• VALUES.  Use your weekly planning time to remind yourself of what’s important to you.  Make sure your time-management choices reflect those values.  There is nothing that will drive you more insane than knowing that you’re not living by your values.
  • RELATIONSHIPS.  Don’t just think in tasks.  Think in relationships.  Do you have a list of relationships that are most important to you?  Look at each person on your list and ask yourself what you would need to do this week to enhance that relationship.  Then, schedule it in.
  • BIG PROJECTS.  Most really important things can’t be accomplished in a day…or even in a week.  Break that big project down and ask yourself what you need to accomplish this week to move things forward.
  • TASKS.  There are always little things that have to get thrown in.  Schedule a few of these each day and knock them out after you finish your big items.

2.) Look for Opportunities and jump on them (be flexible): Another problem with rigid time-management systems is that we don’t know everything.  If we knew everything that was going to happen in our lives and in the lives of people around us, maybe we could build a schedule that would make the most of every opportunity.  Reality, though, is that unknown opportunities spring up everyday that can help us advance our professional and relational goals.  (i.e. – Thursday isn’t my day to pick the kids up from school, but it looks like I will win some real relational points with my wife if I can go pick them up today.  A minor adjustment to my routine and a great relational win!) If we look for those and respond to them, we can take full advantage of each day.  We must be willing to deviate from our schedule to jump on the unexpected.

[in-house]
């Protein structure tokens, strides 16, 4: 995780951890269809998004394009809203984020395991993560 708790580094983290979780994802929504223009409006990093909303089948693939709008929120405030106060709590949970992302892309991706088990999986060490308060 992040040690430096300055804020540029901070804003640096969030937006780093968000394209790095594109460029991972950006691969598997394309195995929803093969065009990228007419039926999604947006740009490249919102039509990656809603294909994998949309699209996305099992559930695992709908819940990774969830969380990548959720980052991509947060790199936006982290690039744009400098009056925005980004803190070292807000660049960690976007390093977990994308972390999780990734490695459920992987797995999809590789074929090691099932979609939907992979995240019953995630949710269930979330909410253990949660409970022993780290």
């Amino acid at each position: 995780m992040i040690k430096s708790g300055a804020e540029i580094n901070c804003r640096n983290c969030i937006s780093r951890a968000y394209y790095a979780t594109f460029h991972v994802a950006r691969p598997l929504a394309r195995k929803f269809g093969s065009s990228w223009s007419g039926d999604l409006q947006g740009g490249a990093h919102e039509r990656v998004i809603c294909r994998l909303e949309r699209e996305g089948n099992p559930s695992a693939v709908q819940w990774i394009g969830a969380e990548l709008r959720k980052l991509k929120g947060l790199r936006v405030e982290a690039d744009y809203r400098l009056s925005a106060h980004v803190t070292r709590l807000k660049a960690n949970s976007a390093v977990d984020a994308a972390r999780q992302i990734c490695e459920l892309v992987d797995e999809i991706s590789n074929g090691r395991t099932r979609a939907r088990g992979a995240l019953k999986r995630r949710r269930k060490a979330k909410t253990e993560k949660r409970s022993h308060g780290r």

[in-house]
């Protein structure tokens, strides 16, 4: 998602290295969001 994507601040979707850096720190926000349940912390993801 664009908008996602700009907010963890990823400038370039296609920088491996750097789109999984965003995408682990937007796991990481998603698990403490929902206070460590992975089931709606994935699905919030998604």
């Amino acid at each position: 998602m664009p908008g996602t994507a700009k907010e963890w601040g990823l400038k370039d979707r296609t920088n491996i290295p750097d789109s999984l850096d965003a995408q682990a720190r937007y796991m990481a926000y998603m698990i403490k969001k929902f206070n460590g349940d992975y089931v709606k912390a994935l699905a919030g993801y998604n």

Do you have competing priorities?  How do you manage it all?

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Posted by on Sep 18, 2012 in Leadership | 2 comments

Defining Reality: A Powerful Leadership Tool You May Be Overlooking

Defining Reality: A Powerful Leadership Tool You May Be Overlooking

Everyone knows that one of a leader’s greatest responsibilities is to communicate a clear and compelling vision for the future.  However, there is a very powerful leadership responsibility that is often overlooked: defining the present reality.

There are hundreds of ways for the people in your organization or team to interpret the reality they work in.  Some will compare your organization with other organizations.  Some will judge based off some glorious past.  Some will go by their feelings or personal situation.  Left to chance, each person will have a different interpretation of where the team is.

Even if you’re able to communicate a compelling vision of the future, you’ll never find agreement on a pathway to get there.  Each person would start from a different point to reach the agreed upon destination.  A great leader must find a way to not only show people a glorious future, but to define the starting point.

“The first responsibility of a leader is to define reality” Max De Pree

Here’s an idea for making the most of this leadership tool:

Define Reality in the context of where you’re going: The Vision should be the point of comparison that defines your present reality.  Any other measure is less powerful and potentially distracting for your team.

Ex: Your organization probably has all sorts of problems.  Part of defining the present reality is choosing which ones are BIG problems and which ones really don’t need that much focus.  You can’t FOCUS on everything at once.  Use your leadership influence to highlight the problems that stand in the way of the vision and downplay the problems that don’t.

Comparisons with the past, other organizations, and industry best practices can be helpful analysis, but they are not a powerful leadership tool until they are brought into the context of a vision for the future.  An intentionally defined present reality that is communicated in the context of a compelling vision will bring a great alignment and focus to your team.

What other ways could you use defining the present reality as a leadership tool?

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Posted by on Jul 27, 2012 in Communication, Leadership | 8 comments

Entitlement: How to Ruin your Leadership